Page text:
The Article by Adams identifies three key employment pillars. Adams questions the ability of an employee to work well with a team, make decisions and solve problems. These are the the most important skills for the employers when deciding which new college graduates to hire,” (Adams 2014, p.1). It is true that the contemporary employers are no longer seeking robot, who will be controlled to work (Schermerhorn 2008). They are looking for autonomous individuals who can work with less control, but with people (Cappelli 2008). I am among the few candidates endowed with the three employment pillars, which Adams enumerates.
I am a decision maker and an innovator. Adding simple puzzles to understand the entire problem is a core competence, but I do not stop there. It is my nature to go the extra mile. Solving problems cannot fulfill my demands, but more eager to change the status quo. I always want to generate new ideas, and model innovations, far much better than the existing. The strengths have been displayed on various platforms, such as during attachments, workshops, in school, and while undertaking part-time jobs. As established by John Zenger and his group, I have put a lot of effort in sharpening my innovation and decision skills. According to the writers, “we recommend that developing leaders focus on a competency that matters to the organization and about which they feel some passion,” (Zenger, Joseph & Scott, 2011). As supported by the evidence, these attributes make me a viable candidate for many job offers.
I am a team builder and a role player. Irrespective of the group, personally, I have never had any form of conflict working with people. Working in a group is as a source of my motivation, in many cases. In many occasions, I play the leader role. The attributes were coined based on my adaptability to any situation, or group. Employees need people who can work with others in different situations (Gunn, Bell & Kafmann 2010).
Adams (2014) highlights among others communication, knowledge, and ability to soar in hard moments as contemporary employer demands when selecting candidates. I have a strong education background that is essential for most jobs. Among other knowledge that I wield is diverse writing. I am knowledgeable in Chinese, Korean and Arabic language. My personality is characterize by high intelligent power, as quoted by Tracy, “intelligence in this sense means the ability to plan, to organize, to set priorities, to solve problems, and to get the job done,” (Tracy 2012, p.1), I am a good planner and always find ways of wading through the complex organization task. The attribute is vital in almost every organization that demands employees who can effectively manage work pressure by prioritizing (Archer & Davison 2008: Shury, Winterbotham, Davies, & Oldfield 2010). My attributes and skill make me an ideal candidate for most organizations.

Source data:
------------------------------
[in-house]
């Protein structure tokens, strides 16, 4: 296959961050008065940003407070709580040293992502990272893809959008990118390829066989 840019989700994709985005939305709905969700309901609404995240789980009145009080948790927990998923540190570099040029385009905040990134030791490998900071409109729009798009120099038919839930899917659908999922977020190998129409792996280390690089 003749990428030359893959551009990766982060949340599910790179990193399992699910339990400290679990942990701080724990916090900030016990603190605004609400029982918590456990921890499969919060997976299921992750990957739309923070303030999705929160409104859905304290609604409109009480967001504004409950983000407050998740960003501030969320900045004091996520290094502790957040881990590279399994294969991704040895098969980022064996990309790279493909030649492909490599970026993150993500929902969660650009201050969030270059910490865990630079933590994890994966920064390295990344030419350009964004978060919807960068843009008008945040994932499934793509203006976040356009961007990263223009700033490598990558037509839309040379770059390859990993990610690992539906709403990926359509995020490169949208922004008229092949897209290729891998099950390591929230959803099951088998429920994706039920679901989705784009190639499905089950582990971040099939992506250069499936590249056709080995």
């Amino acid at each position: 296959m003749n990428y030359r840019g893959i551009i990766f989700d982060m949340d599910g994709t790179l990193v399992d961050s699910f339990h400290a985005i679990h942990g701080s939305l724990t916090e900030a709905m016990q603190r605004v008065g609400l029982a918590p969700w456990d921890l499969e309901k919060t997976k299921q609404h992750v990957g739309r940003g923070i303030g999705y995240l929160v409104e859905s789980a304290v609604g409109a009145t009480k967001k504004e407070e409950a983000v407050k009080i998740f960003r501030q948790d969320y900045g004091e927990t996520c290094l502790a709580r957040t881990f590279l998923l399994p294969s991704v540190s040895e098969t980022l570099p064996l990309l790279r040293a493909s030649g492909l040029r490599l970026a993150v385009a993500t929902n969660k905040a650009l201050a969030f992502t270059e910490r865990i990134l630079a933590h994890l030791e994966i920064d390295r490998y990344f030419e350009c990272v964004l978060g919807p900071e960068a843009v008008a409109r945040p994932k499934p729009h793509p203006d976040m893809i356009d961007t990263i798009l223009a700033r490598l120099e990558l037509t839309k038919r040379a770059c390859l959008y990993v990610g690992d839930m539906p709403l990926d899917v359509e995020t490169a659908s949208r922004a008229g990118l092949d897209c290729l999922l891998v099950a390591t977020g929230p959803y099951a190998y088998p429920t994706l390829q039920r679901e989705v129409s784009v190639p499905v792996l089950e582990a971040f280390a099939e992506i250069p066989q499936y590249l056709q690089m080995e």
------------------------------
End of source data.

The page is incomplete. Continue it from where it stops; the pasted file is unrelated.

Adams, S 2014. The 10 Skills Employers Most Want In 2015 Graduates. [Online]. Available at http://www.forbes.com/sites/susanadams/2014/11/12/the-10-skills-employers-most-want- in-2015-graduates/. [5 December 2015].
Archer, W. & Davison J 2008. Graduate employability: What do employers think and want? London, the Council for Industry and Higher Education (CIHE).
Cappelli, P 2008. Talent management for the twenty-first century, Harvard Business Review-March, pp. 74-81.
Gunn, V., Bell, S., & Kafmann, K 2010. Thinking strategically about employability and graduate attributes: Universities and enhancing learning for beyond university. Enhancement themes. QAA. Available at http://www.enhancementthemes.ac.uk/documents/G21C/Employability_230210.pdf
Schermerhorn, J 2008. Management, 9th edition, John Wiley & Sons, Inc., Hoboken, NJ.
Shury,J, Winterbotham, M. Davies, B & Oldfield, K 2010. National Employer Skills Survey for England 2009: Main report: Evidence Report 23. IFF Research and UK Commission for Employment and Skills.
Tracy, B 2012. Top 7 Qualities Employers are Looking for in Candidates. [Online]. Available at http://theundercoverrecruiter.com/top-7-qualities-employers-are-looking-candidates/. [5 December 2015]
Zenger, H. Joseph, F. Scott, E 2011. Making Yourself Indispensable. [Online]. Available at https://hbr.org/2011/10/making-yourself-indispensable. [5 December 2015]